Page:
This is the project journal of KG Schmidt - Artist, Storyteller, Tea Enthusiast, and Seeker of Quiet Places. For a body of my art, search 'All art'.

 

lynnvwang:

lynnvwang:

Solstice by Lynn Wang and Ed Skudder.

I wasn’t next to a computer all day yesterday, but Happy Belated Solstice! Here, have some self-plug. 

…I just spent most of a night watching rugby pre-game Maori Hakas.  That was so much fun.

babeobaggins:

frankiemarx420:

Kelston Boys’ High School perform a massive haka in honour of the new Maori carving on campus

I live for this

modmad:

rusharound:

I’ve come to notice something.

When I voice Hero I

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When I do Madras I

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And then when I get to RGB it just

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I don’t get it.

but I do

This is BEAUTIFUL expression reference.

tranxio:

Sometimes I look up at the moon and think

Dame Judi Dench plays Dungeons & Dragons

She was introduced to the game by Vin Diesel on the set of Chronicles of Riddick

And now she DMs for her granddaughter

This is our world

About Cop Watch

note-a-bear:

So there are groups that do this, they stay in highly policed areas on shifts and bring cameras and such, and record to make sure police brutality doesn’t escalate, and when it happens there’s evidence against it.

But that’s not the only way it can happen.

Every single person is entitled to watch an arrest go down as long as they are not obstructing or interfering. That means, if you see cops bumrush someone, even if that person is waving a gun, you are allowed, even legally permitted and encouraged to watch the events occur.

This is important white folks, because the cops work inyourservice. Oh sure, they’re supposedly in the service of “the common good” but we all know that means protecting white people.

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And now a story, when I was in high school, and my mom was working under a horrific principal, she was late to work one day because there was something going on in our neighborhood. Cops were gathered near our pharmacy and a guy was on the roof (it’s a little over one story, so he wasn’t a jumper or anything) and she stayed as long as she could and watched the scenario go down for a while. Not because she’s trifling. not because she’s nosy. But because she saw a POC and cops gathered and said to herself “I want to make sure this goes by the book.”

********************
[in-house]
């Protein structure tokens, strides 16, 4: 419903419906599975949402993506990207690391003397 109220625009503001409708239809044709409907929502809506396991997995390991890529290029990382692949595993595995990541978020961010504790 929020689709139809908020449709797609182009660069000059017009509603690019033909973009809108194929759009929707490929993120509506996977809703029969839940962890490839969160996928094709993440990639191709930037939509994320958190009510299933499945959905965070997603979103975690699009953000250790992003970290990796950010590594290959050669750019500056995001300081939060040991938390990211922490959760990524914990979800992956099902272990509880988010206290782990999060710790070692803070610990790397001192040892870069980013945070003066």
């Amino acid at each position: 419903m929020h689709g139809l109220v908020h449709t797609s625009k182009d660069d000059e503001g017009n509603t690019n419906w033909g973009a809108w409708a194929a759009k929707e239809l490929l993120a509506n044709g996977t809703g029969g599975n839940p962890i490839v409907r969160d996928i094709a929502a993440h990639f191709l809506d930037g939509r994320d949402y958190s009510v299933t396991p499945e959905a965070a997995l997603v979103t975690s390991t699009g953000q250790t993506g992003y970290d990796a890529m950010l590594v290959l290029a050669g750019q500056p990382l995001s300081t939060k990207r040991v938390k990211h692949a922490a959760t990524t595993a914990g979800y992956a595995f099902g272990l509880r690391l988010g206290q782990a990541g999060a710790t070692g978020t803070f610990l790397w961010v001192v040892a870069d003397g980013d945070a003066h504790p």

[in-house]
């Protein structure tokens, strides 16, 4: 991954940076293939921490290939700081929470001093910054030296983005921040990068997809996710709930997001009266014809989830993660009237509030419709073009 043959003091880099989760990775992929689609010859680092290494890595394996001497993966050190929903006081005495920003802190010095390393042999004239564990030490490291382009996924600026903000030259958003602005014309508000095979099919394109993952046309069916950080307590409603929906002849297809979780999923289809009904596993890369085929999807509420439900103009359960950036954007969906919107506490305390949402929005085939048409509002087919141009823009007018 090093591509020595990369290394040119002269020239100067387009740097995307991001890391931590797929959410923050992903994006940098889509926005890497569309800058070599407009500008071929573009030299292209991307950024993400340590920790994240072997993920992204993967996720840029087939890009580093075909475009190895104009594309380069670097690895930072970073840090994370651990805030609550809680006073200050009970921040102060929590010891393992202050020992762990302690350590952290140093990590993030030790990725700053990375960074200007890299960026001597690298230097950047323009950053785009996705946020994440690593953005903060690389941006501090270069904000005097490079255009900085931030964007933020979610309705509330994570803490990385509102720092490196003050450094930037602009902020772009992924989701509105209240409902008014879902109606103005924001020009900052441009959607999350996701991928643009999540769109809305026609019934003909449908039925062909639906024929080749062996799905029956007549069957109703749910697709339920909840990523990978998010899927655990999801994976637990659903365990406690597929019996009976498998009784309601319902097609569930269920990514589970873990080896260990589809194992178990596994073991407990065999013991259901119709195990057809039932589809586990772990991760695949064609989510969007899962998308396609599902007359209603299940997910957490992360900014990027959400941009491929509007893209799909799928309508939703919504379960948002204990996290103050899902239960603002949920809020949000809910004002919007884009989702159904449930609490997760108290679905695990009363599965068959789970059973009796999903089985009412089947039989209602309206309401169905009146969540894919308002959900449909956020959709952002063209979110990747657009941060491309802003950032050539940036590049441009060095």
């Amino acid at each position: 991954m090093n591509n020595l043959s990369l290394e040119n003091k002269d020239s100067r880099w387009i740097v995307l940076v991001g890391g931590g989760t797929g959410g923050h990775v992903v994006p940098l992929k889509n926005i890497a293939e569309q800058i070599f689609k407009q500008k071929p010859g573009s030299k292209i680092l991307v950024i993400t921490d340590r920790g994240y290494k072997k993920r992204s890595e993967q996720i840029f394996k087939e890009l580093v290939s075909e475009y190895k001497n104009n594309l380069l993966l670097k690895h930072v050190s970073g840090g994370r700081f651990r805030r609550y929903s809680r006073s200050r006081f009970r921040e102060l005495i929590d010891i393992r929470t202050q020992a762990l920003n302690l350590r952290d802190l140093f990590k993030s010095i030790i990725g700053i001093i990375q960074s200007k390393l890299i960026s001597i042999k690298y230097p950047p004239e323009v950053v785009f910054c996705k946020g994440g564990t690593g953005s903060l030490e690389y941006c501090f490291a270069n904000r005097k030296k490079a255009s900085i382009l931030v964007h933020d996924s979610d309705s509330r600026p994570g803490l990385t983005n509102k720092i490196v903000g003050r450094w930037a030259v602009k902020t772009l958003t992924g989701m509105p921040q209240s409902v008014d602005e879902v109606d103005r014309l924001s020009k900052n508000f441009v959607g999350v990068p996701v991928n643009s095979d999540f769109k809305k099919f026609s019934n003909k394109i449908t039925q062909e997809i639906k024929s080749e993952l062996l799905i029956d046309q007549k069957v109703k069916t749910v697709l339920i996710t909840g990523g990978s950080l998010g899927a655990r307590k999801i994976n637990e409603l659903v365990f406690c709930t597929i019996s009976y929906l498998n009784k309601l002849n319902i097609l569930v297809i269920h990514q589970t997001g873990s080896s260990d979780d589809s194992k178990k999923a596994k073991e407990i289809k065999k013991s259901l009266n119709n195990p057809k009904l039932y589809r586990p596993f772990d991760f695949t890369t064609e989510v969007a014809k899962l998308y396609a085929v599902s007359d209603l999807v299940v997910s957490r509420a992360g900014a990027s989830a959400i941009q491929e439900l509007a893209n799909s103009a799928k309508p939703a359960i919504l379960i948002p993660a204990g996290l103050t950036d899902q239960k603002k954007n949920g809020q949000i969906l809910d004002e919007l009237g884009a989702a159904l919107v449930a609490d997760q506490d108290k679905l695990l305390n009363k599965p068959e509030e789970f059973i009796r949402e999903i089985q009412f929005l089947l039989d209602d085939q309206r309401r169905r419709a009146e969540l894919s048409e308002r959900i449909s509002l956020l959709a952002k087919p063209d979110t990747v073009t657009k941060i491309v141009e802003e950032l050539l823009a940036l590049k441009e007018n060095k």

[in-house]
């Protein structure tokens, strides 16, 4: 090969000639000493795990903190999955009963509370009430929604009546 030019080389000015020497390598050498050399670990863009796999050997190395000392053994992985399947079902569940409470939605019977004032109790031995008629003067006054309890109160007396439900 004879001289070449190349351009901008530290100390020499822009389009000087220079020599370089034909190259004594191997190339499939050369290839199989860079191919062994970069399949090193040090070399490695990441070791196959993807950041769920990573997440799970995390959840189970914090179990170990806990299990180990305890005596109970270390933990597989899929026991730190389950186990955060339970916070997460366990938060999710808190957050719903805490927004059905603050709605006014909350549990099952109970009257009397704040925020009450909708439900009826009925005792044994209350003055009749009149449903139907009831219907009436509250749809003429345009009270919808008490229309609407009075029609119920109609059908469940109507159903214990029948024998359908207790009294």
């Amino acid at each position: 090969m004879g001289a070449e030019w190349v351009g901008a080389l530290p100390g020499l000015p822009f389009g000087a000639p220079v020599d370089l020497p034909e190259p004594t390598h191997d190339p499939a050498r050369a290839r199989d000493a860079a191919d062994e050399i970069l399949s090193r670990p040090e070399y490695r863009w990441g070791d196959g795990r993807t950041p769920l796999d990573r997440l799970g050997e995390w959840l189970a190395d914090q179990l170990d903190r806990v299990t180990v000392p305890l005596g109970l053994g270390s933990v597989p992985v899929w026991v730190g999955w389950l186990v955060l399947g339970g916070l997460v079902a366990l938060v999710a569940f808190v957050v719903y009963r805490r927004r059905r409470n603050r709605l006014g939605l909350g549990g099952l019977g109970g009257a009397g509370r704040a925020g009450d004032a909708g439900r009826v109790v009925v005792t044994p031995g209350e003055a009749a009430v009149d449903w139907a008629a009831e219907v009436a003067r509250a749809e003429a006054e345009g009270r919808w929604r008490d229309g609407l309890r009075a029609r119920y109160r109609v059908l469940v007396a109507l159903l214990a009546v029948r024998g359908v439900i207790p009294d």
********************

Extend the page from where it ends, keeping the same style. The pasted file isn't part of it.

And that’s all it takes to be a cop watcher.

You acknowledge that you, as a white person, are in a relative position of safety and you watch. You bear witness, because your voice, unfortunately, carries more weight than ours in the criminal justice system.

Justice is not blind, nor should you be.

If there are cops, and they outnumber an individual, shit, even if it’s 1:1, it is your responsibility to keep an eye on the scenario and take down whatever information you can. And if it looks like something shady is going on, you areobligatedto call in to your local precinct and say “Listen, I saw X happen on Y, and it looked questionable.” And if you get a negative response, well, y’know what? You find out if there’s a civilian oversight committee. In NYC we have one, but they’re underfunded and continually being legislated against (currently there’s a statute of 18 months from the time of the event within which you have to file charges).

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If the prospect of keeping vigilant about cops scares you, imagine being a POC, and knowing that no matter what you do, you could be railroaded by a system that wants to not only disenfranchise you, but has no intentions of treating you as a human being.

Take your fears and shove ‘em down, because they’ll never be anything when compared to what we face on a daily basis.